By Jason Lee

Jessica Hill Doehner Perry positively impacted locals and visitors alike for over a decade as the face of Perry’s Bait and Tackle in Murrells Inlet.

Jessica greeted customers with a pretty smile and a wealth of fishing knowledge at Perry’s, a Murrells Inlet landmark that has been in operation since the mid 1950s and at its current waterfront location on the north end of the Marshwalk since 1971.

In the wake of her tragic murder in September 2017, a perfect tribute to Jessica’s legacy has been established.

The Jessica Perry Memorial Reef is in place as part of the Pawleys Island Reef, located 5.5 nautical miles almost due south (177 degrees) of the south jetty at Murrells Inlet.

Whether it was providing tide information, the proper bait, where to fish or the perfect fishing rig, Jessica eagerly offered expert information to the little tackle shop’s customers.

“What Jessica did for fishing in Murrells Inlet was incomparable to anybody else,” said Englis “Capt. E” Glover, host of the local fishing show Reelin’ Up The Coast and co-host of the Southern Anglers Radio Show. “Look at what she did day in and day out in that bait shop — if you walked in that door you got any info you needed to make your day on the water better. She was always willing to share info. She wanted people fishing and wanted them to be productive (while fishing). She was incredible with that.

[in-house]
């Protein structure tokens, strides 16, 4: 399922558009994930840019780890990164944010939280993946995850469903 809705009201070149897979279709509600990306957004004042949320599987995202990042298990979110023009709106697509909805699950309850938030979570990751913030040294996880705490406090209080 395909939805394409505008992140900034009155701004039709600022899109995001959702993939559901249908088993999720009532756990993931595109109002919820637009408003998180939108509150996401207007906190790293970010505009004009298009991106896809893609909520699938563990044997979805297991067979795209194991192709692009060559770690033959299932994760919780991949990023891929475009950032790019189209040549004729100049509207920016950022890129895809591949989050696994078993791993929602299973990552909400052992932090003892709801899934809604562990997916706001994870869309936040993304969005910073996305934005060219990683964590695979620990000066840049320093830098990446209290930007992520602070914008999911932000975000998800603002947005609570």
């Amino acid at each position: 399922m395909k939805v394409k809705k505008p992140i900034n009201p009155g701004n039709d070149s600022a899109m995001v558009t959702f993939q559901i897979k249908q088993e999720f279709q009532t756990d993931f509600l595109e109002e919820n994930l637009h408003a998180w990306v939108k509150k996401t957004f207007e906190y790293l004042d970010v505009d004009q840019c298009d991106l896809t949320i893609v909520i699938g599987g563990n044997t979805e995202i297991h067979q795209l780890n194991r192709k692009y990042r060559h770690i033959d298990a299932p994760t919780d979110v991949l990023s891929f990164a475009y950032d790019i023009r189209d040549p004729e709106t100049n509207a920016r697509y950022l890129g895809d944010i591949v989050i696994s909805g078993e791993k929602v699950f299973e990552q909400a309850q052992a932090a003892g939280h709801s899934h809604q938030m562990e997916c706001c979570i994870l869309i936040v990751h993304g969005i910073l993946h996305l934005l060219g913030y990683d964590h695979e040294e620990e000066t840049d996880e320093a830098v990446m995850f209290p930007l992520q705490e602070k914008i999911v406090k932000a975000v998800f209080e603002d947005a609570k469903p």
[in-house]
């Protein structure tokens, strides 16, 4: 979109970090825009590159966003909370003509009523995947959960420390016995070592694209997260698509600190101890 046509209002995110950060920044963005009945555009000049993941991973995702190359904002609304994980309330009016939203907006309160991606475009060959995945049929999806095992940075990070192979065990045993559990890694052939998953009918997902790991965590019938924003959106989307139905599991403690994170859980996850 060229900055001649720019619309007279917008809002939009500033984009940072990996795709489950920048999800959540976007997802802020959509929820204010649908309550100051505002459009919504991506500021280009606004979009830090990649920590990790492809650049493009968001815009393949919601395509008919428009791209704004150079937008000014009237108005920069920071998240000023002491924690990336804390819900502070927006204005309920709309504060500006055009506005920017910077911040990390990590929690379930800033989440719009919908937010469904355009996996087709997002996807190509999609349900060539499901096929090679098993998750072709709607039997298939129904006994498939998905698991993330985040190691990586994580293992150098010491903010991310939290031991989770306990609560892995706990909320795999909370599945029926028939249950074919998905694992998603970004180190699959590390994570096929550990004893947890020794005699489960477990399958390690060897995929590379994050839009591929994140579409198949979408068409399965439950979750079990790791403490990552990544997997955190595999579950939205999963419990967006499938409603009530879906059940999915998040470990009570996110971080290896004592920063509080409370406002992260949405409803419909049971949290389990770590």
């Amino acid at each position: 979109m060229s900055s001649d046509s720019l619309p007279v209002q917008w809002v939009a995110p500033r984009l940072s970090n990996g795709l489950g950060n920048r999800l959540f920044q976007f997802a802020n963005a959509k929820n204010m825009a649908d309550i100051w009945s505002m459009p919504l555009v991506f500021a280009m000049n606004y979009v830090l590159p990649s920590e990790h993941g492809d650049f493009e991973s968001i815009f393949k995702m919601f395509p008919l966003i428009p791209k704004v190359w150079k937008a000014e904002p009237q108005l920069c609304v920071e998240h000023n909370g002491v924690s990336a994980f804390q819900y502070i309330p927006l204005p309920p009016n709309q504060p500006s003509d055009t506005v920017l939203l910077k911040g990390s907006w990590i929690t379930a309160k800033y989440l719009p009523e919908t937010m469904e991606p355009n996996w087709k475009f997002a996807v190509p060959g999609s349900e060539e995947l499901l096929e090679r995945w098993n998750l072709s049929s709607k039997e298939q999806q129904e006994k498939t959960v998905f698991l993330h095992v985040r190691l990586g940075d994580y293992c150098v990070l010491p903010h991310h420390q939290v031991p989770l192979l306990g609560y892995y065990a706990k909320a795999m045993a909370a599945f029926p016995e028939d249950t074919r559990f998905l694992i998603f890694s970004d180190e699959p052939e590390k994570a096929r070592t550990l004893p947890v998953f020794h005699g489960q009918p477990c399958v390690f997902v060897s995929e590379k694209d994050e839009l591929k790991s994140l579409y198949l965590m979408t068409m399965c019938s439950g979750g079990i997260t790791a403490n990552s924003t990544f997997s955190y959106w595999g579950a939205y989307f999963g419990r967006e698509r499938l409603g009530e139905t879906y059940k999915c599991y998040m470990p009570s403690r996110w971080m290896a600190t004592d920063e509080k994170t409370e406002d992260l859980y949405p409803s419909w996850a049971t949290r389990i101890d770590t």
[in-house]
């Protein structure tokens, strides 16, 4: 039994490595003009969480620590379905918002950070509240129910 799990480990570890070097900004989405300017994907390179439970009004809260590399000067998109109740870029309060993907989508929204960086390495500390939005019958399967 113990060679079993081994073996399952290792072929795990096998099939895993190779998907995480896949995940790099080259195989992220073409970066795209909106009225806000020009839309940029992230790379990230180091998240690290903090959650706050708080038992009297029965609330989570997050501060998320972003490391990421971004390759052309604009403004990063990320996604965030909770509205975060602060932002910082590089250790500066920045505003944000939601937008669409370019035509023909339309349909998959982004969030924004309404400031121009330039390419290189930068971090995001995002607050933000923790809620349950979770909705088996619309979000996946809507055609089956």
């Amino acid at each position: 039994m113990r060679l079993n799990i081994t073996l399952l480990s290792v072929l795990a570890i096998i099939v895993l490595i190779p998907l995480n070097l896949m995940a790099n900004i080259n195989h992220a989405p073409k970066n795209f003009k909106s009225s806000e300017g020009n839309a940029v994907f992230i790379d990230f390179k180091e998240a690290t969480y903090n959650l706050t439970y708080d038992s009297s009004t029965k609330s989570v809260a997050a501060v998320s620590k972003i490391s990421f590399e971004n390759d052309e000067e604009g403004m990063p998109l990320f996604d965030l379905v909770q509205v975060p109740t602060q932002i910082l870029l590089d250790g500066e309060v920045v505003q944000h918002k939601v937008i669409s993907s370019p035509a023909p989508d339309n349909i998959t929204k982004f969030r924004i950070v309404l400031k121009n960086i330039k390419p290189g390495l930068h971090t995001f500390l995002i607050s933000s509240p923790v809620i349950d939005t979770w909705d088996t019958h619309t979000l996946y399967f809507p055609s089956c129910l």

“Jessica was just special.”

There have been two deployments on Jessica’s portion of the Pawleys Island Reef site, known as Permitted Area (PA) 11 within the South Carolina Department of Natural Resources’ Marine Artificial Reef Program.

The first drop was in mid-December, when 20 pieces of four foot diameter concrete culvert pipe were put in place on Jessica’s portion of the half-mile square permitted area.